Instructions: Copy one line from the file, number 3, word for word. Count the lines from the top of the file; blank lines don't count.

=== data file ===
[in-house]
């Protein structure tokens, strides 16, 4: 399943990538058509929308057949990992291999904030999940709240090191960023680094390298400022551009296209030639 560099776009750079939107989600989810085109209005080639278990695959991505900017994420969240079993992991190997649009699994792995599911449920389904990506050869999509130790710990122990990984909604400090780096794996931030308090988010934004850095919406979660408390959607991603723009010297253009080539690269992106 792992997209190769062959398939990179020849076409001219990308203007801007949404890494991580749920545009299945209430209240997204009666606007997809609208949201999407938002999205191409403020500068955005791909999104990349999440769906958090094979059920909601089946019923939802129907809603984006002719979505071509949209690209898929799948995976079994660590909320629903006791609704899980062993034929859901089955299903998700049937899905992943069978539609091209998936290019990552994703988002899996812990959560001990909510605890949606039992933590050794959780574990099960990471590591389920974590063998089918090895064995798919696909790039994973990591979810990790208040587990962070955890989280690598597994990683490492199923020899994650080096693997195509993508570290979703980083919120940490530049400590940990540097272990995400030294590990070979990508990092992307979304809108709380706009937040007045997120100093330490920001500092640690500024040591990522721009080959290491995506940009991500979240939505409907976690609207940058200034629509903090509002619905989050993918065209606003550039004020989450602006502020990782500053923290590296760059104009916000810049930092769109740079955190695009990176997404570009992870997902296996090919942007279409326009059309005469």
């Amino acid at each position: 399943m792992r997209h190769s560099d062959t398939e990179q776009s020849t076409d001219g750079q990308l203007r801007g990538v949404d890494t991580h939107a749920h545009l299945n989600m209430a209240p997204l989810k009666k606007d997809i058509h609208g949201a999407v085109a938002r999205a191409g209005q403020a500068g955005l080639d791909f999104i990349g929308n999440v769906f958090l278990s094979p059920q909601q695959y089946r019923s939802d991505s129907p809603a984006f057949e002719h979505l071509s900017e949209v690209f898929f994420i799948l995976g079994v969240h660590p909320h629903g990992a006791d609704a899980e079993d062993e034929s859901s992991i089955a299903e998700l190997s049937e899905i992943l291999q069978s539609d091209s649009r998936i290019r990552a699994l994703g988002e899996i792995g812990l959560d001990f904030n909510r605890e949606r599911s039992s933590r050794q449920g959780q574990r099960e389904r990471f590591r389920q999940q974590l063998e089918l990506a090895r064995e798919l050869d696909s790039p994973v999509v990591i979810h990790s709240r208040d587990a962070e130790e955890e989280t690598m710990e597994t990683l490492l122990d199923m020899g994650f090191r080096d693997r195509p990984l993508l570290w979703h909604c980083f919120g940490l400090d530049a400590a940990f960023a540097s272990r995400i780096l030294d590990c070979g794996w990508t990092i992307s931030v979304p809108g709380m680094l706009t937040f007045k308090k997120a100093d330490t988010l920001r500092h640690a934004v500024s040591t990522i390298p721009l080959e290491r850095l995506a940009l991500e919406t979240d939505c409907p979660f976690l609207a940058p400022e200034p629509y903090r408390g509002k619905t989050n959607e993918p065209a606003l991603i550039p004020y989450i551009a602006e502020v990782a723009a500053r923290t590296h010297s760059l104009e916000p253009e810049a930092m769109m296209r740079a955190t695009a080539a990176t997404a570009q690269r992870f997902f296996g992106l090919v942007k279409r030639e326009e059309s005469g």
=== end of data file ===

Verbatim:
């Amino acid at each position: 399943m792992r997209h190769s560099d062959t398939e990179q776009s020849t076409d001219g750079q990308l203007r801007g990538v949404d890494t991580h939107a749920h545009l299945n989600m209430a209240p997204l989810k009666k606007d997809i058509h609208g949201a999407v085109a938002r999205a191409g209005q403020a500068g955005l080639d791909f999104i990349g929308n999440v769906f958090l278990s094979p059920q909601q695959y089946r019923s939802d991505s129907p809603a984006f057949e002719h979505l071509s900017e949209v690209f898929f994420i799948l995976g079994v969240h660590p909320h629903g990992a006791d609704a899980e079993d062993e034929s859901s992991i089955a299903e998700l190997s049937e899905i992943l291999q069978s539609d091209s649009r998936i290019r990552a699994l994703g988002e899996i792995g812990l959560d001990f904030n909510r605890e949606r599911s039992s933590r050794q449920g959780q574990r099960e389904r990471f590591r389920q999940q974590l063998e089918l990506a090895r064995e798919l050869d696909s790039p994973v999509v990591i979810h990790s709240r208040d587990a962070e130790e955890e989280t690598m710990e597994t990683l490492l122990d199923m020899g994650f090191r080096d693997r195509p990984l993508l570290w979703h909604c980083f919120g940490l400090d530049a400590a940990f960023a540097s272990r995400i780096l030294d590990c070979g794996w990508t990092i992307s931030v979304p809108g709380m680094l706009t937040f007045k308090k997120a100093d330490t988010l920001r500092h640690a934004v500024s040591t990522i390298p721009l080959e290491r850095l995506a940009l991500e919406t979240d939505c409907p979660f976690l609207a940058p400022e200034p629509y903090r408390g509002k619905t989050n959607e993918p065209a606003l991603i550039p004020y989450i551009a602006e502020v990782a723009a500053r923290t590296h010297s760059l104009e916000p253009e810049a930092m769109m296209r740079a955190t695009a080539a990176t997404a570009q690269r992870f997902f296996g992106l090919v942007k279409r030639e326009e059309s005469g």